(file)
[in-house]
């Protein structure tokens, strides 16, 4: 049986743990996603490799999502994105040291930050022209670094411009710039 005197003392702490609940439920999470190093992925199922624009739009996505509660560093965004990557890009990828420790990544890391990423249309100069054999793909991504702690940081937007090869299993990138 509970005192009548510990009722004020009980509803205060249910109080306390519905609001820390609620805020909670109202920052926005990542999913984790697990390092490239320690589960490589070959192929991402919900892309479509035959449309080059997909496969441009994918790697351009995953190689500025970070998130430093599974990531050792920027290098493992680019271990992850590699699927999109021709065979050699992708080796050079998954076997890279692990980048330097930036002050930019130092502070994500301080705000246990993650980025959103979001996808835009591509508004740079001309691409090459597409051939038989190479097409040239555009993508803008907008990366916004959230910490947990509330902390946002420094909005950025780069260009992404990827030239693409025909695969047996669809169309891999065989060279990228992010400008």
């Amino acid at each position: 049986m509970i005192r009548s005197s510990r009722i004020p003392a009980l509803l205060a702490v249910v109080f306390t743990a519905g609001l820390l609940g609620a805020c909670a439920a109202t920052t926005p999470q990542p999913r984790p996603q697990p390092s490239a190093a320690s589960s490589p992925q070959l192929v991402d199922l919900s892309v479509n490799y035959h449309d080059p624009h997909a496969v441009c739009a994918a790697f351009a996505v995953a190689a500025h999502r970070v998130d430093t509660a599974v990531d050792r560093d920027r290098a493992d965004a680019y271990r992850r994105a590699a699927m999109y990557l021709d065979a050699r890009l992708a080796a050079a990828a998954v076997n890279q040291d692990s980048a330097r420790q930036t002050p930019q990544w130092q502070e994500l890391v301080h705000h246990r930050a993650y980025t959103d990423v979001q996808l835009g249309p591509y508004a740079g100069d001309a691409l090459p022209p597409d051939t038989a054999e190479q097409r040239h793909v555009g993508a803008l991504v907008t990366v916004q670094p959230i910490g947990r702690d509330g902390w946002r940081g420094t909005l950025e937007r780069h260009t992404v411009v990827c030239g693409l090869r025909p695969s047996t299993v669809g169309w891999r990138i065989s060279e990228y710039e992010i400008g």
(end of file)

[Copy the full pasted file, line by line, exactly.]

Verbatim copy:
[in-house]
């Protein structure tokens, strides 16, 4: 049986743990996603490799999502994105040291930050022209670094411009710039 005197003392702490609940439920999470190093992925199922624009739009996505509660560093965004990557890009990828420790990544890391990423249309100069054999793909991504702690940081937007090869299993990138 509970005192009548510990009722004020009980509803205060249910109080306390519905609001820390609620805020909670109202920052926005990542999913984790697990390092490239320690589960490589070959192929991402919900892309479509035959449309080059997909496969441009994918790697351009995953190689500025970070998130430093599974990531050792920027290098493992680019271990992850590699699927999109021709065979050699992708080796050079998954076997890279692990980048330097930036002050930019130092502070994500301080705000246990993650980025959103979001996808835009591509508004740079001309691409090459597409051939038989190479097409040239555009993508803008907008990366916004959230910490947990509330902390946002420094909005950025780069260009992404990827030239693409025909695969047996669809169309891999065989060279990228992010400008």
């Amino acid at each position: 049986m509970i005192r009548s005197s510990r009722i004020p003392a009980l509803l205060a702490v249910v109080f306390t743990a519905g609001l820390l609940g609620a805020c909670a439920a109202t920052t926005p999470q990542p999913r984790p996603q697990p390092s490239a190093a320690s589960s490589p992925q070959l192929v991402d199922l919900s892309v479509n490799y035959h449309d080059p624009h997909a496969v441009c739009a994918a790697f351009a996505v995953a190689a500025h999502r970070v998130d430093t509660a599974v990531d050792r560093d920027r290098a493992d965004a680019y271990r992850r994105a590699a699927m999109y990557l021709d065979a050699r890009l992708a080796a050079a990828a998954v076997n890279q040291d692990s980048a330097r420790q930036t002050p930019q990544w130092q502070e994500l890391v301080h705000h246990r930050a993650y980025t959103d990423v979001q996808l835009g249309p591509y508004a740079g100069d001309a691409l090459p022209p597409d051939t038989a054999e190479q097409r040239h793909v555009g993508a803008l991504v907008t990366v916004q670094p959230i910490g947990r702690d509330g902390w946002r940081g420094t909005l950025e937007r780069h260009t992404v411009v990827c030239g693409l090869r025909p695969s047996t299993v669809g169309w891999r990138i065989s060279e990228y710039e992010i400008g």